Agra Indian Kitchen review (long)
It's been two weeks since a door hanger inauspiciously announced the arrival of a new Indian restaurant. But since wife and I have been hooked on Indian food for thirty-some years, there we were the next evening.
Agra Indian Kitchen is on the west side of Lincoln Blvd between Venice and Washington Blvd, a few doors down from a Hertz Local Edition and a used car place. You won't see its sign if you are in your car. It's a small room, with six booths and two tables, not fancy but clean. But this is a find, folks.
We ordered our usual check-this-restaurant-out choices of Chicken Saag and Lamb Vindaloo plus a vegetable dish, this time Malai Kofta (spelled Kupta on the menu), and being hungry added Vegetable Samosas. Papadums, rice, and salad are included with each item. The Samosas had a nice crispy crust and a plain potato filling with a few peas; they worked well with the accompanying tamarind and mint chutneys. No flaws, but nothing exceptional.
But, oh, the main courses!! I knew we were in for something special when the Lamb Vindaloo arrived without a trace of tomato in it. That's how this Goanese dish is supposed to be, fiery hot, vinegary, and impossibly complex in spicing, but not red. The only restaurant in Southern California at which I'd had it that way was Addi's Tandoor in the South Bay, because Addi is from Goa. Agra's Lamb Vindaloo was superb, one of those dishes where each bite tastes a little different and the spices bloom in your mouth.
Chicken Saag is chunks of chicken in a spinach-based sauce. In other restaurants the spinach may be sandpaper-coarse, or pureed like the contents of a Gerber's jar, or buttery smooth because it is half butter. The Agra version was smooth without having been pureed and was surprisingly light, almost as if made without butter. The chicken was all good-quality breast meat. Gentle spicing underlaid the spinach. This was among the best versions we have had of this dish.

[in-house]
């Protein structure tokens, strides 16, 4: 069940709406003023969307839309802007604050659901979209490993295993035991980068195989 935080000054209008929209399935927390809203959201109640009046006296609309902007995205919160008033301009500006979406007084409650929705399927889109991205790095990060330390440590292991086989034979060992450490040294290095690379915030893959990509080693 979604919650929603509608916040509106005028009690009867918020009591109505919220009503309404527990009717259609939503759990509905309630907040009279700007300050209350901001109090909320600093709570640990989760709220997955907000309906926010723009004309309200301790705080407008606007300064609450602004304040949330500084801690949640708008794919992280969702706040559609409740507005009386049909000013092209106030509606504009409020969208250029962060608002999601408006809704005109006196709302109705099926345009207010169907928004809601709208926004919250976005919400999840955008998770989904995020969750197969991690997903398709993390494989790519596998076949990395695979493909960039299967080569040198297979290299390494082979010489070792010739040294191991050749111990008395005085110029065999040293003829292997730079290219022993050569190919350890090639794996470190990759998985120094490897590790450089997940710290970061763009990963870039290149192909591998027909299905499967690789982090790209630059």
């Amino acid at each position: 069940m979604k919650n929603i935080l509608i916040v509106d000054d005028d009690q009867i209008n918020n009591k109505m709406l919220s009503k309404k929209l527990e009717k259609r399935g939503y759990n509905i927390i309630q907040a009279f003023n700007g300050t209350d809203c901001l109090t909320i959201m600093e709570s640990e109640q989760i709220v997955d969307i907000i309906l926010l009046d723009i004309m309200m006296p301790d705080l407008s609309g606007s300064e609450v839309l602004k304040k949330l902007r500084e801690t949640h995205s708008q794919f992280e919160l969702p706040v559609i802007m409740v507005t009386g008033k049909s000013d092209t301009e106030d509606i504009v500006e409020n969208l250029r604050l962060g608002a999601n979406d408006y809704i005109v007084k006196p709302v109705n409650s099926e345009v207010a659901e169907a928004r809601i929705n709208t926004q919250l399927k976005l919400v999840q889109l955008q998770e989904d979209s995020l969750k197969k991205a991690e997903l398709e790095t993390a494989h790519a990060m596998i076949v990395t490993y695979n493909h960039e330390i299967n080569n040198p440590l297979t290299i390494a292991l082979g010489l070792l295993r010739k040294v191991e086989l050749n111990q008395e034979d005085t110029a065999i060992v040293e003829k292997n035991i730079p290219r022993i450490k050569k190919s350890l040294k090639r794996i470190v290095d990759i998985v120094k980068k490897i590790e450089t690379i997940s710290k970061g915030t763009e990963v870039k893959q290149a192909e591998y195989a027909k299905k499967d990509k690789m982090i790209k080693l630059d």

The Malai Kofta was also a standout. A decadently-rich cream sauce with moderately-sharp spicing enveloped round fritters (the Koftas) that were packed with a variety of vegetables. Agra's fritters could have been a bit more moist, but the cream sauce was so good that we didn't want to leave a milligram of it in the pan. We were spooning it over the amply-provided rice long after the Koftas were memories.
Our beverages were Mango Lassi and Spiced Hot Tea (often called Masala Chai). Both were well-made, fresh, and pleasant. Somehow we found room for a good shared dessert of Mango Kulfi, the Indian ice cream. (There's always room for ice cream.)
This feast would normally have set us back about $44 with tip, but the door hanger gave us 20 percent off.
Intervening travel kept us away till ten days later. This time we ordered Lamb Pasanda, Chicken Madras, and a Mixed Vegetable Curry. The Lamb Pasanda had complex and deep spicing and was thoroughly satisfying. Chicken Madras was hot, with somewhat less spice complexity but pleasant tomatoeyness. The Mixed Vegetable Curry was simple, probably the only dish from the two meals which I would not order again.
All in all, this little place is serving up a remarkable level of Indian food. If you should visit, one word of caution: Park on the west side of Lincoln or its side streets. Don't even think about wading across the unending high-speed sea of traffic on Lincoln.
Agra Indian Kitchen
2553 Lincoln Blvd.
Venice-LA-Marina del Rey 90291
Dinner 7 days, 5 pm - 10:30 pm
Call re lunch hours (no buffet)
Annapurna is South Indian, which is quite a different cuisine from that which Agra Indian Kitchen offers. It is the second Annapurna restaurant; the original is in the Little India area of north Orange County. There are reviews of Annapurna elsewhere on this board.
I've only been to a half-dozen South Indian restaurants in Southern California and a few more in London, so I know the cuisine less well, but I had a good experience at Annapurna. It's totally vegetarian; the food can be quite bland or very hot, sometimes at the same time (bland idly and spicy sambal come to mind).
also, Samosa House offers really terrific southern indian food (vegetarian), albeit self-serve and the food is served on styrofoam.
be sure to try their mango/banana/pistachio soup.
their jackfruit is excellent as is their okra.
their kidney beans are supurb.
their spicing is not 'hot' spicy, but very DEEPLY NUANCED savory spicy.
Thanks for the wonderful and detailed review - I've all but given up hope for good Indian on the Westside, and will likely give it a spin Sunday evening.
Yay! I concur with the other posters here about being really happy to read a great review of a westside Indian restaurant! thanks for posting about it.